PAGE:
After surgery, it is important to give special attention to your cat's care to avoid re-aggravating the injury. Today, our Edgewater vets discuss strategies to care for a cat recovering from surgery.
Always Follow The Post-Op Instructions
Pets and pet owners are bound to feel some anxiety both leading up to and following surgery. But, knowing how you need to care for your feline companion after they return home is key to helping your pet get back to their regular selves as quickly as possible.
Following your pet's surgery, your veterinarian will give you clear and detailed instructions on how to care for them at home while they recover. It is critical that you carefully follow these instructions. If you have any questions about any of the steps, consult with your veterinarian. If you get home and realize you forgot something about your cat's aftercare, don't be afraid to call and clarify.
Restricting Movement - Keep Your Cat From Jumping!
Your veterinarian will most likely advise you to restrict your pet's movement for a specified period (usually a week) following surgery. Jumping or stretching too quickly can disrupt the healing process and cause the incision to reopen.
Thankfully, few procedures require a significant crate or cage rest to help your cat recover, and most outdoor cats will be able to cope well with staying indoors for a few days as they recover. Read on for specific strategies on how to keep your cat from jumping after surgery.
Take Down All Cat Trees to Keep Your Cat From Jumping
Laying cat trees on their sides or covering them with a blanket is an excellent first step toward reducing jumping in your home. Leaving the cat tree up simply invites your feline companion to try their luck at leaping.
It is not the most elegant solution perhaps, but it is only for a short while well your cat recovers from surgery
Keep the Cat Inside Your Home to Keep them From Jumping
Outdoor cats might put up a fuss about being kept inside, but it is for their good following surgery, as unsupervised trips outside invite disastrous consequences for jumping cats.
You cannot know what your cat is up to when they are out of sight, so it is best to keep them within reach while they recover from surgery.
Keep the Cat Away From Other Cats to Discourage Jumping
Socializing in the post-operative period might not be the best idea for your cat.
When in the presence of other cats, your recovering feline friend is more likely to jump about the house to keep up with them.
If you own multiple cats, consider keeping them separate for a brief period while one is recovering from surgery.
Maintain a Calm Home Environment to Keep Your Cat From Jumping After Surgery
The more stimuli in your home, the less likely your cat is to be able to lie down and relax. This makes the odds of them jumping much higher.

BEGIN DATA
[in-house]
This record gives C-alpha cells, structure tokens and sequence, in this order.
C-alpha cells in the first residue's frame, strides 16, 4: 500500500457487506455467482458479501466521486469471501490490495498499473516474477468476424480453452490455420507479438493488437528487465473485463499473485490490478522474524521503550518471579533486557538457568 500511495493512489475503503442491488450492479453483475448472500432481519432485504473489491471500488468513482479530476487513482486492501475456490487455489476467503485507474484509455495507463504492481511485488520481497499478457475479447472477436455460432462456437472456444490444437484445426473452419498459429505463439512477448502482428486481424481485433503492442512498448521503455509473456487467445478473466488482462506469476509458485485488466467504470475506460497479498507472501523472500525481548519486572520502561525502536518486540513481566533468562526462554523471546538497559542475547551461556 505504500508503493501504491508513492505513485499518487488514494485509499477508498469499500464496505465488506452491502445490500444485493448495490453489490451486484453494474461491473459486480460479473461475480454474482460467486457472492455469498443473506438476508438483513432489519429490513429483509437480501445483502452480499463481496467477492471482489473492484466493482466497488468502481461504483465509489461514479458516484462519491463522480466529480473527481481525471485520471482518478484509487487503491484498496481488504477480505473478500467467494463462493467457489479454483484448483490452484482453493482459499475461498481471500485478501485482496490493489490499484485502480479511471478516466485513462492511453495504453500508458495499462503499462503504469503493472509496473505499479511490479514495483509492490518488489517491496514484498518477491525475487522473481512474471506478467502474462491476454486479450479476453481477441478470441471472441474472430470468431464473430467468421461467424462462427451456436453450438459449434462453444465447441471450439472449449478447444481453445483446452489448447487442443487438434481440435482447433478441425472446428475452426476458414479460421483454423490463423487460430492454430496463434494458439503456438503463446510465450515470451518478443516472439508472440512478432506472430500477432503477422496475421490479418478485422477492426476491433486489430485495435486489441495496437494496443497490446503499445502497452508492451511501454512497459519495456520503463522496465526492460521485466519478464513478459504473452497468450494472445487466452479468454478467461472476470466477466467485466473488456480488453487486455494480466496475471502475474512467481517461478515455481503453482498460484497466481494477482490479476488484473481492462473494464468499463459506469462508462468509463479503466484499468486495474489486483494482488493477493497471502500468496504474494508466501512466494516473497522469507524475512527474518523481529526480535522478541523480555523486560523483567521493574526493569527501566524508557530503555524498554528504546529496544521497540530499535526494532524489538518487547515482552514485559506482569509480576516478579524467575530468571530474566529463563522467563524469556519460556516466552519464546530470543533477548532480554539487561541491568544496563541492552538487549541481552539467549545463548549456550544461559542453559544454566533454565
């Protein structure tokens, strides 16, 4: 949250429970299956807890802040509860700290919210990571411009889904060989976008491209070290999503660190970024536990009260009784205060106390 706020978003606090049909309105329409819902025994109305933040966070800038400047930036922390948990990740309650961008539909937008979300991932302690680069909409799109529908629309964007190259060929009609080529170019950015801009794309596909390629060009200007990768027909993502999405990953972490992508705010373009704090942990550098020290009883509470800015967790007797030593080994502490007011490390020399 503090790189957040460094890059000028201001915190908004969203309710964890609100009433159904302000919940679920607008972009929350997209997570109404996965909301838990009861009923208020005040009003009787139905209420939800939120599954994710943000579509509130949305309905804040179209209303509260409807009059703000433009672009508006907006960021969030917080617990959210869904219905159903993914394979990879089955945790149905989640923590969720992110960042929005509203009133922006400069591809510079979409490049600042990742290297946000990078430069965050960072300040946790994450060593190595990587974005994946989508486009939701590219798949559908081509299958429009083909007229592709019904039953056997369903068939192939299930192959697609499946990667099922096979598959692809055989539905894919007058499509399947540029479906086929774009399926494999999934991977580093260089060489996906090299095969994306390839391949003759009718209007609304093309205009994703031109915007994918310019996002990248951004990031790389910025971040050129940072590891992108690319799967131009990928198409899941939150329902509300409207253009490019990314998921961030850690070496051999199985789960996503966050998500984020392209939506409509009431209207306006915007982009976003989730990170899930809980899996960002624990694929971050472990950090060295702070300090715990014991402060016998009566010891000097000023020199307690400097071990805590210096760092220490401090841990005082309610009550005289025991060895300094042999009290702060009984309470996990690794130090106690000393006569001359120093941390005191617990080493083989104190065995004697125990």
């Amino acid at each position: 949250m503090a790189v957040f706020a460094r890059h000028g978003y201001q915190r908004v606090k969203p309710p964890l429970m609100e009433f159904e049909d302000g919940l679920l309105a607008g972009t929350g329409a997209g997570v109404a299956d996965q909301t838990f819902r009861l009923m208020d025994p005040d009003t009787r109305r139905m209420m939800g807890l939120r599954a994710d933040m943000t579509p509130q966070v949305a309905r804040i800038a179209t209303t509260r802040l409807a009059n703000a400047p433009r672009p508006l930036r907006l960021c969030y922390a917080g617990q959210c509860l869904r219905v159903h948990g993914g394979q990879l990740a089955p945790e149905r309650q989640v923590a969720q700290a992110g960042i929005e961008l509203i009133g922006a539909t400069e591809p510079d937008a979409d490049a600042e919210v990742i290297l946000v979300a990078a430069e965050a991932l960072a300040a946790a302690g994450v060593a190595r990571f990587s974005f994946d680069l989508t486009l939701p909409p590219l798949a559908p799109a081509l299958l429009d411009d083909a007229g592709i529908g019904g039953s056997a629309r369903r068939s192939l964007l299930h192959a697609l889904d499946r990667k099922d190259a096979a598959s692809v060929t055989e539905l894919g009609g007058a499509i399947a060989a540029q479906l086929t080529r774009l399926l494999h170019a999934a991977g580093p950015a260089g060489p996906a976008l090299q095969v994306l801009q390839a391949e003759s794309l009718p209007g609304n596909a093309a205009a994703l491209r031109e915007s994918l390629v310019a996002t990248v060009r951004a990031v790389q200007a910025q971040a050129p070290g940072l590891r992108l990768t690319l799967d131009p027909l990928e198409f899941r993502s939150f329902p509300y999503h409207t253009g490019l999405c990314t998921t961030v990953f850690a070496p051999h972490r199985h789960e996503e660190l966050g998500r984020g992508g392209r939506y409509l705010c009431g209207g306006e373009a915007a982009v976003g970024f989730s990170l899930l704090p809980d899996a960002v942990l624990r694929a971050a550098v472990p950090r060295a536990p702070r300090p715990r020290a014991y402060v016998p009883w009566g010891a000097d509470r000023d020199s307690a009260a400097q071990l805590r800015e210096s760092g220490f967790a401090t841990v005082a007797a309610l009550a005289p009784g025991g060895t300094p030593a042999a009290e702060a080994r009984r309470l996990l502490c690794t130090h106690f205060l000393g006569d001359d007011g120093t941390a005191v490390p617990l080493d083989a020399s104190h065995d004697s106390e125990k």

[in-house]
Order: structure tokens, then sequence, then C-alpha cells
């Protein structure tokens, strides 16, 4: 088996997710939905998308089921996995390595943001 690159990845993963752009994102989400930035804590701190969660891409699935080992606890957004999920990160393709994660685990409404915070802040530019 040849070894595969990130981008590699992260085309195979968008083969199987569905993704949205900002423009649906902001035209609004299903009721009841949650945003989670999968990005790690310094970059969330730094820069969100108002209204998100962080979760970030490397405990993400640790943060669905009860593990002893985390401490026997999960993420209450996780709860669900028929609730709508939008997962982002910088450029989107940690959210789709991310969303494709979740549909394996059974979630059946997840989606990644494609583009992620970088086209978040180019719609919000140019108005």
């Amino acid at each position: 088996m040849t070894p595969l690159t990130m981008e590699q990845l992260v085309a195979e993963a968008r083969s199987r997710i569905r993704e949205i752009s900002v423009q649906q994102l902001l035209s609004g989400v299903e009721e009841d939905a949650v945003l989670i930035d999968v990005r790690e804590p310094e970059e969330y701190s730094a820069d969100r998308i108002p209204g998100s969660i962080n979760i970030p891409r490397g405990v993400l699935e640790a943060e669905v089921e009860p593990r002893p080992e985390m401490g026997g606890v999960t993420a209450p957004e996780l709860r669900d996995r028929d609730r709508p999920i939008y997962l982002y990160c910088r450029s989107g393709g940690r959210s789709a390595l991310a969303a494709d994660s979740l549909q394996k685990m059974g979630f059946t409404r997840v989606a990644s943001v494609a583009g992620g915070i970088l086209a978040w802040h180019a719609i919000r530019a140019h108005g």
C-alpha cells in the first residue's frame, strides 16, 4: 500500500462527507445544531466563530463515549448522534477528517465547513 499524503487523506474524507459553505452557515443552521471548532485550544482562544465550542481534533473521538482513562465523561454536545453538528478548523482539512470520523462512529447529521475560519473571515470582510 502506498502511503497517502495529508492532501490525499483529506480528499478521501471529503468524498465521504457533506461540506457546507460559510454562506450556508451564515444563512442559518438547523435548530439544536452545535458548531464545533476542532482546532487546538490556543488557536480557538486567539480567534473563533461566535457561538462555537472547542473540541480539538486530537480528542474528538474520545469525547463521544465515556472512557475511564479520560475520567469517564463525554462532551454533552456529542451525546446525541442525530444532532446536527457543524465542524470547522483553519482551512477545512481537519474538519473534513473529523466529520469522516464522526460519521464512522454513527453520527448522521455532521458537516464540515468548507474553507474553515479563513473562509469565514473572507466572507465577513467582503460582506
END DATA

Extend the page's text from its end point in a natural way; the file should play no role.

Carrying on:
Try to keep your cat isolated from children or other pets while they are recovering, as this will help them chill out and ride it out until they are back to their usual selves.
Explain to those in the household the need to maintain a quiet volume for the next short while on behalf of your resting cat.
Make Use of a Crate to Stop Jumping From Cats After Surgery
We do not want to encourage crate rest for days on end for any animal, but if your cat is especially willful and unwilling to settle down, you may have no other option other than extended crate time for them to get their rest.
If this is the only option that works, consider speaking with your Vet about anesthetics that may help your cat relax outside the crate.
If your cat is particularly jump-happy, it is best practice to keep them in their crate when you are outside the home, only letting them wander about when you are present to supervise them.
Stay Alert and Focused on Keeping Your Cat From Jumping
Finally, while it might go without saying, the most important strategy to keep your cat from jumping is to stay alert to their activity.
You can't correct behavior you can't see, and if your cat does reinjure themselves, you should contact a vet right away, so cat owners should be extra careful with their feline friends while they're recovering from surgery.
What if my cat is not eating after surgery?
Because of the effects of a general anesthetic, your cat may feel slightly nauseated and lose appetite after a surgical procedure. Try to feed them something small and light after surgery, such as chicken or fish. You can also give them their regular food, but make sure you only give them a quarter of their usual portion.
You can expect your cat's appetite to return within about 24 hours post-surgery. At that point, your pet can gradually start to eat its regular food again. If you find that your pet’s appetite hasn’t returned within 48 hours, contact your veterinarian or veterinary surgeon. In these prolonged cases, loss of appetite can be a sign of infection or pain.
Other Useful Tips to Help Care for Your Cat After Surgery
Pet Pain Management
Before you and your cat return home after their surgery, a veterinary professional will explain to you what pain relievers or other medications they have prescribed for your pet so you can manage your cat's post-operative pain or discomfort.